The move is a clear sign that Simon, the world's biggest mall owner, has given up trying to turn around west Pasco's largest shopping center.
While it's possible that Simon could sell to an institutional investor and be paid to continue managing and leasing the property, the company historically has preferred to be both owner and operator.
The Indianapolis-based mall giant, which values the 61-acre property at $74.1 million, is packaging Gulf View for sale on its own or with Boynton Beach Mall and other malls in Knoxville and Memphis, Tenn.
With a combined book value of $350 million, the four properties could be one of the biggest post recession retail real estate deals. Real Estate Alert's Deal Database lists only four sales exceeding $100 million, led by Simon's $300 million purchase of controlling-interest in several California malls a year ago.
Les Morris, a company spokesman, said the company "does not comment on the potential disposition" of its real estate.
Local retail real estate agents think the Gulf View sale is a larger offshoot of spreading decline in a once prosperous, but now aging hub of U.S. 19 commercial activity in Pasco County. Some nearby chain restaurants have closed and an adjacent 300,000 square foot shopping center fell into receivership when its Target discount store closed. Average household income among the 122,000 people who live within 5 miles is a modest $45,000.
"It's as much a reflection of the local market," said David Conn, who heads the retail practice at CB Richard Ellis in Tampa. "Simon did not see the mall improving to a level it expects from its portfolio. On the plus side there will probably not be another regional mall ever built in west Pasco, so longer term this could become a catalyst if new owners are found to do a major renovation."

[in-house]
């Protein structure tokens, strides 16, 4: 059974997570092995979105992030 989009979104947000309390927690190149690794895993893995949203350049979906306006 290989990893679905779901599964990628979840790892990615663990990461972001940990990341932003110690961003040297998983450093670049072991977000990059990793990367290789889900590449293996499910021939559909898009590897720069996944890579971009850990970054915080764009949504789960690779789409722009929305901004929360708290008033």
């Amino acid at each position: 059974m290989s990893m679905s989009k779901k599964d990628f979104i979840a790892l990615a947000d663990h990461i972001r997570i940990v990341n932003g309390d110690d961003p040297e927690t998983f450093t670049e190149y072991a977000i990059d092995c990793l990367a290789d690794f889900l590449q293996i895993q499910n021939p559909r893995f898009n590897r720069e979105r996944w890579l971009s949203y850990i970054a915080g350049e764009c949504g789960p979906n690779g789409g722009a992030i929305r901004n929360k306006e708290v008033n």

County Commissioner Ann Hildebrand said part of the county's long-term plan is to revitalize the U.S. 19 corridor, adding that the mall would be an "excellent candidate" for urban renewal.
"I think it would be ripe for a refurb," she said. "But I don't think you want to tear down that mall."
The mall, which lost many of its specialty chains years ago, is 18 percent vacant, a rate more than twice the national average of 7 percent for regional malls.
It generates annual sales of less than $300 a square foot. And many of its storefronts are occupied by local tenants on short term leases. The 31-year-old mall has not been remodeled since 1998.
The news of a potential sale didn't surprise many merchants, who were hoping for a quicker recovery from the economic downturn.
"It seems to be a more laid back and walk slow kind of place with a lot of retirees," said Chris Elwell, who manages a kiosk that sells "full-body balance bands" made from volcanic ash.
"Since Spring Hill developed (with more retail), fewer people come this way to shop," said Linda Gucciardo, co-owner of Avanti Jewelers.
"This mall has a lot of work to do," added Estefania Urrea, who works at Noa Perfume Collections kiosk, adding that discount stores like TJMaxx "don't belong in a mall."
While strong malls remain a dominant player in retailing, the relentless growth of discount stores, big box chains and online shopping made weak malls obsolete. That's what doomed five enclosed malls in Pinellas and three in Hillsborough that closed in the past 20 years.
Shoppers agreed Gulf View needs a jolt.
"This is not as busy as it should be," said John Biederman, a regular Pasco winter visitor from New Jersey. "It would be sad to see it close."
"It could use more restaurants," said Hudson retiree Dawn Atkins.
"Maybe it isn't appealing to young people," said Paullette Roberts, a snowbird from Rockland County, New York. "I come here with a group of ladies. We do pretty well when we come here."
Mark Albright can be reached at email@example.com or (727) 893-8252.